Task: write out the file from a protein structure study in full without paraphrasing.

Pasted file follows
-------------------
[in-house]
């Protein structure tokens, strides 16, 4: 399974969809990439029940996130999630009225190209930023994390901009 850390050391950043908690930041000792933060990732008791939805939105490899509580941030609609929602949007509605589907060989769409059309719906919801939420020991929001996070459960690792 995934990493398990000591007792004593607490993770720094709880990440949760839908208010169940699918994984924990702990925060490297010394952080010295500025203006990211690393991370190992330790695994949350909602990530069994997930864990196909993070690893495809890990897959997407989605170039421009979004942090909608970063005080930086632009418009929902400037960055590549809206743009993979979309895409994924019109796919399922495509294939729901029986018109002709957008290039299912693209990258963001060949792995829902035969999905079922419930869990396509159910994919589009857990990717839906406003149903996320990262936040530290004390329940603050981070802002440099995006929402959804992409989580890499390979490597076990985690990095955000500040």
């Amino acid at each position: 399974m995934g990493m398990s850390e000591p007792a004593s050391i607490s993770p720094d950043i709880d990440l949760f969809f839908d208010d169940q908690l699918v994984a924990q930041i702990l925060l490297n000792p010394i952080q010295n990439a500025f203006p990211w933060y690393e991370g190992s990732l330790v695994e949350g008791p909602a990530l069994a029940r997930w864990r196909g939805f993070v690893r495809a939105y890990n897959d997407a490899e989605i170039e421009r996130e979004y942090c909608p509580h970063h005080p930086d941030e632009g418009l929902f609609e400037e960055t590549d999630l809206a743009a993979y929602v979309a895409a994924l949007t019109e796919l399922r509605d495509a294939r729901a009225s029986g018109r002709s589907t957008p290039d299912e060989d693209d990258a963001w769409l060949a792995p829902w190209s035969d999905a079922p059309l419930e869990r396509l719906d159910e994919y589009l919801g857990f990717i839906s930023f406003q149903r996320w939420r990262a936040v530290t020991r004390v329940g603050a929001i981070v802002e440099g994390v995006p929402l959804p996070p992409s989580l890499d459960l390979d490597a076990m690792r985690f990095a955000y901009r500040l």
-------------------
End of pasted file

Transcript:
[in-house]
């Protein structure tokens, strides 16, 4: 399974969809990439029940996130999630009225190209930023994390901009 850390050391950043908690930041000792933060990732008791939805939105490899509580941030609609929602949007509605589907060989769409059309719906919801939420020991929001996070459960690792 995934990493398990000591007792004593607490993770720094709880990440949760839908208010169940699918994984924990702990925060490297010394952080010295500025203006990211690393991370190992330790695994949350909602990530069994997930864990196909993070690893495809890990897959997407989605170039421009979004942090909608970063005080930086632009418009929902400037960055590549809206743009993979979309895409994924019109796919399922495509294939729901029986018109002709957008290039299912693209990258963001060949792995829902035969999905079922419930869990396509159910994919589009857990990717839906406003149903996320990262936040530290004390329940603050981070802002440099995006929402959804992409989580890499390979490597076990985690990095955000500040």
């Amino acid at each position: 399974m995934g990493m398990s850390e000591p007792a004593s050391i607490s993770p720094d950043i709880d990440l949760f969809f839908d208010d169940q908690l699918v994984a924990q930041i702990l925060l490297n000792p010394i952080q010295n990439a500025f203006p990211w933060y690393e991370g190992s990732l330790v695994e949350g008791p909602a990530l069994a029940r997930w864990r196909g939805f993070v690893r495809a939105y890990n897959d997407a490899e989605i170039e421009r996130e979004y942090c909608p509580h970063h005080p930086d941030e632009g418009l929902f609609e400037e960055t590549d999630l809206a743009a993979y929602v979309a895409a994924l949007t019109e796919l399922r509605d495509a294939r729901a009225s029986g018109r002709s589907t957008p290039d299912e060989d693209d990258a963001w769409l060949a792995p829902w190209s035969d999905a079922p059309l419930e869990r396509l719906d159910e994919y589009l919801g857990f990717i839906s930023f406003q149903r996320w939420r990262a936040v530290t020991r004390v329940g603050a929001i981070v802002e440099g994390v995006p929402l959804p996070p992409s989580l890499d459960l390979d490597a076990m690792r985690f990095a955000y901009r500040l």